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October 1: Global Elderly Persons Day – 2

By Dele Sobowale

Honour your father and your mother, so that you may live long in the land the Lord, your God, has given you, (Bible, Exodus 20:12)

“And your Lord has declared that you worship none but him. And that you be dutiful to your parents. If one of them, or both of them attain old age in your life, say not to them a word of disrespect, nor shout at them. But address them in terms of honour”. [Al-Isra (17): 23].

God knows, we honour everybody else; even those who don’t deserve the respect. We have Children’s Day; as if there can be kids without parents. SWEET MOTHER by Mbaga remains a favourite song guaranteed to get even old people on the dance floor everywhere. We have Lover’s Day; Veterans Day etc, etc. What we have never had is a day set aside to say “thank you” to the Elderly, meaning our parents, who, for better or worse are responsible for our presence here on earth.

Among a few things the President, Professor, Policeman and pauper have in common is the fact that they all had parents and grandparents and great-grandparents – ad infinitum.

All we are asking is that on this October I, 20I2, that you join in honouring OUR parents; either through voluntary donation or by being there at the old Glover Hall, Customs Street, Lagos – the meeting place of our Founding Fathers. Chief (Dr 32 times) Emeka Anyaoku; Professor Wole Soyinka; Alhaji Maitama Sule, Chief Clarke, the Ijaw leader, Pa Samuel Ogbemudia, traditional rulers are all very much appreciated.

Anyone I00 years and above and still “going……” is especially welcome; we may never get another chance to let them know how we feel about them. The notice is short, admittedly. But we had to wait to find out if the Federal Government planned any major event for that day which had been declared Elderly Persons Day.

I will be there; hopefully, so will you. It is an informal gathering; few protocols; bring your own snacks and some for others; make it a picnic. We just want to let THEM – our Elders, know, we love them.


“I hate ingratitude more in a man than lying vainness, babbling drunkenness, or ant taint of vice whose strong corruption inhabits our frail blood”. Shakespeare . (VANGUARD BOOK p 103).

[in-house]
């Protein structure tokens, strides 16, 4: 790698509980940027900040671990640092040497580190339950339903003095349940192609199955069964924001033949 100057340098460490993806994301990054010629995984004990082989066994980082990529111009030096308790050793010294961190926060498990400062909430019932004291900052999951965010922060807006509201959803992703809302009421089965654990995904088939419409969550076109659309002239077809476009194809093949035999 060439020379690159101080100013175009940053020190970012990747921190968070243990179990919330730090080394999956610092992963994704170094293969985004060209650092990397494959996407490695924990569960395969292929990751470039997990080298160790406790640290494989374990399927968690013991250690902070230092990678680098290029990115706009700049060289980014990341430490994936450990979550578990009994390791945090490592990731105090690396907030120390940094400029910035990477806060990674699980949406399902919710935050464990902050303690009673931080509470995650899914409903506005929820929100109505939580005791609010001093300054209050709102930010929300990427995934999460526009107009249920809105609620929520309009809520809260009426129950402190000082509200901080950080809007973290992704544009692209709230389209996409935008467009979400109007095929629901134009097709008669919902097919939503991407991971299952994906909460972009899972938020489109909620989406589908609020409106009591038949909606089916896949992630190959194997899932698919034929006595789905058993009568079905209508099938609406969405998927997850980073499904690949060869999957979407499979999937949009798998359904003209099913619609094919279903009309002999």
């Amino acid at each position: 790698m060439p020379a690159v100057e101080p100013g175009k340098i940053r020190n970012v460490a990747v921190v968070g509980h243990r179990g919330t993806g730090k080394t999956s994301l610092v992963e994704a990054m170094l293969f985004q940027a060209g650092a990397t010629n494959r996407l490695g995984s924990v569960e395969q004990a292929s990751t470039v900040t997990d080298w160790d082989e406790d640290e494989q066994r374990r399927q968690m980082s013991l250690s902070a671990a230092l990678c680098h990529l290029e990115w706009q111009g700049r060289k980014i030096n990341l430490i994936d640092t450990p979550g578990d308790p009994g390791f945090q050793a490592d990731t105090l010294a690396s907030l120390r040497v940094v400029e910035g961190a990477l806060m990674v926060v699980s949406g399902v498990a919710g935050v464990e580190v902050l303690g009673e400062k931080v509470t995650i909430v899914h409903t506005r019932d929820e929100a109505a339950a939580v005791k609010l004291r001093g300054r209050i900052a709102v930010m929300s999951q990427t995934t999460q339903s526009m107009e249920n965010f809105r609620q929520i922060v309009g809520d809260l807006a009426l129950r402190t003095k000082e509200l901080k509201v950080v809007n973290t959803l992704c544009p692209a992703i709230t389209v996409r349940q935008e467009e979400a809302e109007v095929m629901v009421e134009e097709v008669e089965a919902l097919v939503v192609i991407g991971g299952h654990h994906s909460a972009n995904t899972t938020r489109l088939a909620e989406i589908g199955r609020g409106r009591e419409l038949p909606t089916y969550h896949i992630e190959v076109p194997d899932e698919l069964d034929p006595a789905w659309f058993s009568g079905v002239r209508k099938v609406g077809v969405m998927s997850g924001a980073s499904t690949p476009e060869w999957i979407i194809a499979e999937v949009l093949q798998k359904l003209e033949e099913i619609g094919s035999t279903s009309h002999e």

I was at the U.I Staff Club on Friday, September 7, 2012, to meet a Christian publisher who had undertaken to print copies of the “QURAN: A-Z” book free of charge for the young Muslim author. Instead, I found myself at the Staff Club among professors, names withheld, because they might be hounded for declaring themselves avid readers of SUNDAY VANGUARD on account of the “lectures” from Unijankara. Without doubt, it was the greatest day in my life since these columns started in I994.

One Professor announced that he, accidentally, got the paper years ago and read how Wada Nas (who was called Wada Nasty on this page), Abacha’s Mad Dog, singled me out, among columnists, for relentlessly attacking Abacha. That made me happy. It means they were reading me in Aso Rock. Prof has been with the page ever since; although like most readers during Abacha’s days he must have thought my mission was suicidal. And they told me about other Profs who were absent who were devoted readers.

One, present, is an old Kings College fellow, a great sprinter, who recollected I was at Igbobi. Even, if there are only five U.I professors, that number is enough for me to say thanks. Professors are the most difficult people to convince on earth and to hold. And, you all have my promise there is no going back. At any rate, I have one former Prof on UI who will be disappointed if I sold out….


“Forgiveness to the injured does belong; for they ne’er pardon who had done the wrong”. John Dryden, I63-I700.(VANGUARD BOOK OG UOTATIONS p 63).